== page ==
numerical problems demand intensive integer and
    floating point computations.
  • Logical Reasoning Artificial intelligence (AI)
    demand logic inferences and symbolic
    manipulations and large space searches.
  • Algorithms and Data Structures
  • Special algorithms and data structures are needed
    to specify the computations and communication
    present in computing problems.
  • Most numerical algorithms are deterministic using
    regular data structures.
  • Symbolic processing may use heuristics or
    non-deterministic searches.
  • Parallel algorithm development requires
    interdisciplinary interaction.

12
Elements of Modern Computers
  • Hardware Resources
  • Processors, memory, and peripheral devices form
    the hardware core of a computer system.
  • Processor instruction set, processor
    connectivity, memory organization, influence the
    system architecture.
  • Operating Systems
  • Manages the allocation of resources to running
    processes.
  • Mapping to match algorithmic structures with
    hardware architecture and vice versa processor
    scheduling, memory mapping, interprocessor
    communication.
  • Parallelism exploitation at algorithm design,
    program writing, compilation, and run time.

13
Elements of Modern Computers
  • System Software Support
  • Needed for the development of efficient programs
    in high-level languages (HLLs.)
  • Assemblers, loaders.
  • Portable parallel programming languages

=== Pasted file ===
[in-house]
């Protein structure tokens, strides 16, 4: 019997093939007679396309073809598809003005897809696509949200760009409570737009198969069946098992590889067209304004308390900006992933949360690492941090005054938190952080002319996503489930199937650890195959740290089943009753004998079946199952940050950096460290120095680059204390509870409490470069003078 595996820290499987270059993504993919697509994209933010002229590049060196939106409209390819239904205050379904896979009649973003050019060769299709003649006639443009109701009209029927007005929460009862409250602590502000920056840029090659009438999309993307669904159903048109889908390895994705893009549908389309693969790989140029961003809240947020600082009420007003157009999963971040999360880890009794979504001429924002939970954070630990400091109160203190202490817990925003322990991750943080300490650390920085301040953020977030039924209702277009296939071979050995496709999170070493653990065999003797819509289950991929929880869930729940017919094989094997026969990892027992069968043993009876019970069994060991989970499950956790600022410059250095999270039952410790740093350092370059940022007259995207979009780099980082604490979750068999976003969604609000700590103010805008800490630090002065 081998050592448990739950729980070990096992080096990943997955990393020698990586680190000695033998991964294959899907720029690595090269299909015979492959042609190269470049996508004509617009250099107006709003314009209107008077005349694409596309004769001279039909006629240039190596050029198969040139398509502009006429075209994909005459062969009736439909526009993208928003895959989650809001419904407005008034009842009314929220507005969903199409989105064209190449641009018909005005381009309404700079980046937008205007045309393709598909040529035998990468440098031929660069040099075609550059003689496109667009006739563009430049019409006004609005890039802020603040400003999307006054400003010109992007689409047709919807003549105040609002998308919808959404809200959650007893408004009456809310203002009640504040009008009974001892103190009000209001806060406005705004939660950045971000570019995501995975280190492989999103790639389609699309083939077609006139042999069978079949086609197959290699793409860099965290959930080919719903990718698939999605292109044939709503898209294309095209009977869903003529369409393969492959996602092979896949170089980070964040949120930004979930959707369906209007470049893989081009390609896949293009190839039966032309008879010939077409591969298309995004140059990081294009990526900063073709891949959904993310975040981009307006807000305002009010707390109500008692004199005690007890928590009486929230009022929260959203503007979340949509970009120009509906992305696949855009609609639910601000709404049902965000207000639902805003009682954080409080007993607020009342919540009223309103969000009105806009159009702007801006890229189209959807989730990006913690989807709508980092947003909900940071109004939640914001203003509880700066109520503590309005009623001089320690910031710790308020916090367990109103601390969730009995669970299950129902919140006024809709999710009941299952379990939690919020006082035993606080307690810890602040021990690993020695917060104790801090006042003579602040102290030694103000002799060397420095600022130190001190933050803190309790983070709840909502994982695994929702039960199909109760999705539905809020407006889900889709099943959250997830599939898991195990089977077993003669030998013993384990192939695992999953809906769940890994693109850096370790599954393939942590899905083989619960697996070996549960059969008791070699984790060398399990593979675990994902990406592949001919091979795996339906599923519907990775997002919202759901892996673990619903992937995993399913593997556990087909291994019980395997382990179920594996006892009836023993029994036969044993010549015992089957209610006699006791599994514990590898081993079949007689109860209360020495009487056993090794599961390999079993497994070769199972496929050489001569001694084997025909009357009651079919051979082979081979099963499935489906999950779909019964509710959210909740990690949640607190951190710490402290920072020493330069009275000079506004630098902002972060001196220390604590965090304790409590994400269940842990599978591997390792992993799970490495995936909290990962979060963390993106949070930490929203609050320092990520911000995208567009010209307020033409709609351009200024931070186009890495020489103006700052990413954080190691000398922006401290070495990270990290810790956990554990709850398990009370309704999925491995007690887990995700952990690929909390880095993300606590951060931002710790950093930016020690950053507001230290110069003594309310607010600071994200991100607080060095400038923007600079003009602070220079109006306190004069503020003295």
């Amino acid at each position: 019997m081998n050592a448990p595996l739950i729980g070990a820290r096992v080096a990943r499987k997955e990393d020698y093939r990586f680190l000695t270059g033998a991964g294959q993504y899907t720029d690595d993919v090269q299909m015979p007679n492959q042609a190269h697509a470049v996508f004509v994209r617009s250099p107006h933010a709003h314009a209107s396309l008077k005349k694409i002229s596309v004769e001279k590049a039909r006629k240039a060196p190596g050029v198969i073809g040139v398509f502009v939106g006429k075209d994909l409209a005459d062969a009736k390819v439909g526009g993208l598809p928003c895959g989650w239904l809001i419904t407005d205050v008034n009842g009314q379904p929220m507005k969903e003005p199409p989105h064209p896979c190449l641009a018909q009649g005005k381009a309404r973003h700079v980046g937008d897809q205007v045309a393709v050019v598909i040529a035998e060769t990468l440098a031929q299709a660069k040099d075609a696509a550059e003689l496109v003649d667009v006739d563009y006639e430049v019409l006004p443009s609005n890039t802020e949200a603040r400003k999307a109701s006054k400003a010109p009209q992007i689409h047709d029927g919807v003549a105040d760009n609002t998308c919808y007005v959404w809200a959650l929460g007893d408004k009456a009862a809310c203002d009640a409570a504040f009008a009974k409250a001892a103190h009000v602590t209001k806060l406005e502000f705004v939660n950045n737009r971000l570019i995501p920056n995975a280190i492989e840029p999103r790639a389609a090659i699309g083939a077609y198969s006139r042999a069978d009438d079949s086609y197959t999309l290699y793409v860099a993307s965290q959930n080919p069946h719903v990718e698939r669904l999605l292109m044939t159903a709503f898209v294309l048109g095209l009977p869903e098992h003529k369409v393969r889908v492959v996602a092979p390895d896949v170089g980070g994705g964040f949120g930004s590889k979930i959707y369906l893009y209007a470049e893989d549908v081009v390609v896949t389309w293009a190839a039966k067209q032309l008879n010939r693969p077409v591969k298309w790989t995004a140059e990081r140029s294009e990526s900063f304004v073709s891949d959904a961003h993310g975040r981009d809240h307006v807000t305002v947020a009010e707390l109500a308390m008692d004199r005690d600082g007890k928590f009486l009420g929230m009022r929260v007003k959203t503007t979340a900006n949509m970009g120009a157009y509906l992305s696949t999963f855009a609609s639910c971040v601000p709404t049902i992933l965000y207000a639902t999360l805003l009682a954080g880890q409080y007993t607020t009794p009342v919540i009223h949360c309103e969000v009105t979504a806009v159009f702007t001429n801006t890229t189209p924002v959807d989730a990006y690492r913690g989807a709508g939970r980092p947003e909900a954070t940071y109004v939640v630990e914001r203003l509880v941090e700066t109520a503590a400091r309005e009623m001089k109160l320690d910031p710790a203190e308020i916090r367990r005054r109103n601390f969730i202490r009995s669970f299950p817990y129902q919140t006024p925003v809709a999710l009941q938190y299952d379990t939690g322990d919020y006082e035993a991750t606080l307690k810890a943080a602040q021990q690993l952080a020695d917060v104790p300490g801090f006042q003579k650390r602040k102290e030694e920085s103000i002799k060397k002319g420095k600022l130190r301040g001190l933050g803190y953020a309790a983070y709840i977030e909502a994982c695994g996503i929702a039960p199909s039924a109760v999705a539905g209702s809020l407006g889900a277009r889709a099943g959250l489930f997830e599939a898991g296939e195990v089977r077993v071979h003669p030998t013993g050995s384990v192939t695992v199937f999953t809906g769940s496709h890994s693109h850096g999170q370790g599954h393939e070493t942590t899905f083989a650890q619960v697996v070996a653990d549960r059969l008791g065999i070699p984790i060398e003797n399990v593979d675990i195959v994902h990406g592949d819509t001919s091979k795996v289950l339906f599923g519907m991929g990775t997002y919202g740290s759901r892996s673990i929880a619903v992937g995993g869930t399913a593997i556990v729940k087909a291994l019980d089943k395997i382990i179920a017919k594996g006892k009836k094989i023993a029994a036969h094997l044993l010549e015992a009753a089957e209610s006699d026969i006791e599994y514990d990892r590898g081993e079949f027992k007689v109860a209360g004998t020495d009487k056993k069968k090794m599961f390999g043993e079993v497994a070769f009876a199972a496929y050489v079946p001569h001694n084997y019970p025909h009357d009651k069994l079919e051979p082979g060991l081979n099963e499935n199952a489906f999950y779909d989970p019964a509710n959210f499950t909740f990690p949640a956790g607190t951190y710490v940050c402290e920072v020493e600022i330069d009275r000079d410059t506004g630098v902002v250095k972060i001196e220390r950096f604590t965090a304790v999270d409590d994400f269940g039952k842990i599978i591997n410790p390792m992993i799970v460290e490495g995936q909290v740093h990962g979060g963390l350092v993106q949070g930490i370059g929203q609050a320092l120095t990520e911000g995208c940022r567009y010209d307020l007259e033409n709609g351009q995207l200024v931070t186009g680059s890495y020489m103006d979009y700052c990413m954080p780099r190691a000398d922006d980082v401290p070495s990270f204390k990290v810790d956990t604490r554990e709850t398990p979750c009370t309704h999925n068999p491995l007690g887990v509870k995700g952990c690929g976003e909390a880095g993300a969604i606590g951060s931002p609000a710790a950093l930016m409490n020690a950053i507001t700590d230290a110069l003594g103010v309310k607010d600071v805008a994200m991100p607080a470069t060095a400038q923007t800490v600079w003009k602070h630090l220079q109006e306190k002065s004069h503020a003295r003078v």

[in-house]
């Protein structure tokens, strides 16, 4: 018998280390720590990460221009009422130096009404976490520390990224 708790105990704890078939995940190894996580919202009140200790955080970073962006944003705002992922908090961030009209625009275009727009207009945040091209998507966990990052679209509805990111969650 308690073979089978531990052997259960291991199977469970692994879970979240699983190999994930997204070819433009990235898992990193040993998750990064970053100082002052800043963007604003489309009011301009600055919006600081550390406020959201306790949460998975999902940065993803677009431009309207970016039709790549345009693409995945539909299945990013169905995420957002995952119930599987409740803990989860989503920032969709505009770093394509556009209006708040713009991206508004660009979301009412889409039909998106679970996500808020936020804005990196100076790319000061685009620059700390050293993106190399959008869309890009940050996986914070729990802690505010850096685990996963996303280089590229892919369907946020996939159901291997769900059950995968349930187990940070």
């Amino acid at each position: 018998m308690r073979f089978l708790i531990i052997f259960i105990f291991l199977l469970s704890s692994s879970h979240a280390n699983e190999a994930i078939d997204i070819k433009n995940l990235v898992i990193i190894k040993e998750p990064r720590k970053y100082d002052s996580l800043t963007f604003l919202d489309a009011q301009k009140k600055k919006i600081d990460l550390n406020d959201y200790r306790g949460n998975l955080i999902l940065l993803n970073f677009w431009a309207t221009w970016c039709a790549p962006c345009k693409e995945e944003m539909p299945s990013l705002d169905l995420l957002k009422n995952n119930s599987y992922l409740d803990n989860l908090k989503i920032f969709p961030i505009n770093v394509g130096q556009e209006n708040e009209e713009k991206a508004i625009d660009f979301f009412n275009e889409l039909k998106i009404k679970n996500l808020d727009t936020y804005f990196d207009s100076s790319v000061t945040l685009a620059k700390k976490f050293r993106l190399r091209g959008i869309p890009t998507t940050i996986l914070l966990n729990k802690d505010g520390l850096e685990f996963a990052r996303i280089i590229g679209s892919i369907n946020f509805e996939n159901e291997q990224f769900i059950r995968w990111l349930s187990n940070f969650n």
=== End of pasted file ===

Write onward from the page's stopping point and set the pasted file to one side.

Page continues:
• User interfaces and tools.
  • Compiler Support
  • Preprocessor compiler Sequential compiler and
    low-level library of the target parallel
    computer.
  • Precompiler Some program flow analysis,
    dependence checking, limited optimizations for
    parallelism detection.
  • Parallelizing compiler Can automatically detect
    parallelism in source code and transform
    sequential code into parallel constructs.

14
Approaches to Parallel Programming
(a) Implicit Parallelism
(b) Explicit Parallelism
15
Evolution of Computer Architecture
I/E Instruction Fetch and Execute SIMD
Single Instruction stream over
Multiple Data streams MIMD Multiple
Instruction streams over Multiple
Data streams
Massively Parallel Processors
(MPPs)
16
Parallel Architectures History
  • Historically, parallel architectures tied to
    programming models
  • Divergent architectures, with no predictable
    pattern of growth.

17
Programming Models
  • Programming methodology used in coding
    applications
  • Specifies communication and synchronization
  • Examples
  • Multiprogramming
  • No communication or synchronization at
    program level
  • Shared memory address space
  • Message passing
  • Explicit point to point communication
  • Data parallel
  • More regimented, global actions on data
  • Implemented with shared address space or message
    passing